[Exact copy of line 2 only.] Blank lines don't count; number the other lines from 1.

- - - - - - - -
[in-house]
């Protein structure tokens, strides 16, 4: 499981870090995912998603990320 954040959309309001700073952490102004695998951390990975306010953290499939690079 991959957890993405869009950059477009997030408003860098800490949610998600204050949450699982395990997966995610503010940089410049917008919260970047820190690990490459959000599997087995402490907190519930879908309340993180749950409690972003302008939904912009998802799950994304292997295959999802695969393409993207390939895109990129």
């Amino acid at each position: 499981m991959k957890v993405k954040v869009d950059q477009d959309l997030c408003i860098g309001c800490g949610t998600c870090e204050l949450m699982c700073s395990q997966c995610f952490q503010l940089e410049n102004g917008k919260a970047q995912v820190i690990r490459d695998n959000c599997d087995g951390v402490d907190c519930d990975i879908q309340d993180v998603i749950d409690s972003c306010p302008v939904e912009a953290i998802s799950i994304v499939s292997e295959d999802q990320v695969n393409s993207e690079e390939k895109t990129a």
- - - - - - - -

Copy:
């Protein structure tokens, strides 16, 4: 499981870090995912998603990320 954040959309309001700073952490102004695998951390990975306010953290499939690079 991959957890993405869009950059477009997030408003860098800490949610998600204050949450699982395990997966995610503010940089410049917008919260970047820190690990490459959000599997087995402490907190519930879908309340993180749950409690972003302008939904912009998802799950994304292997295959999802695969393409993207390939895109990129």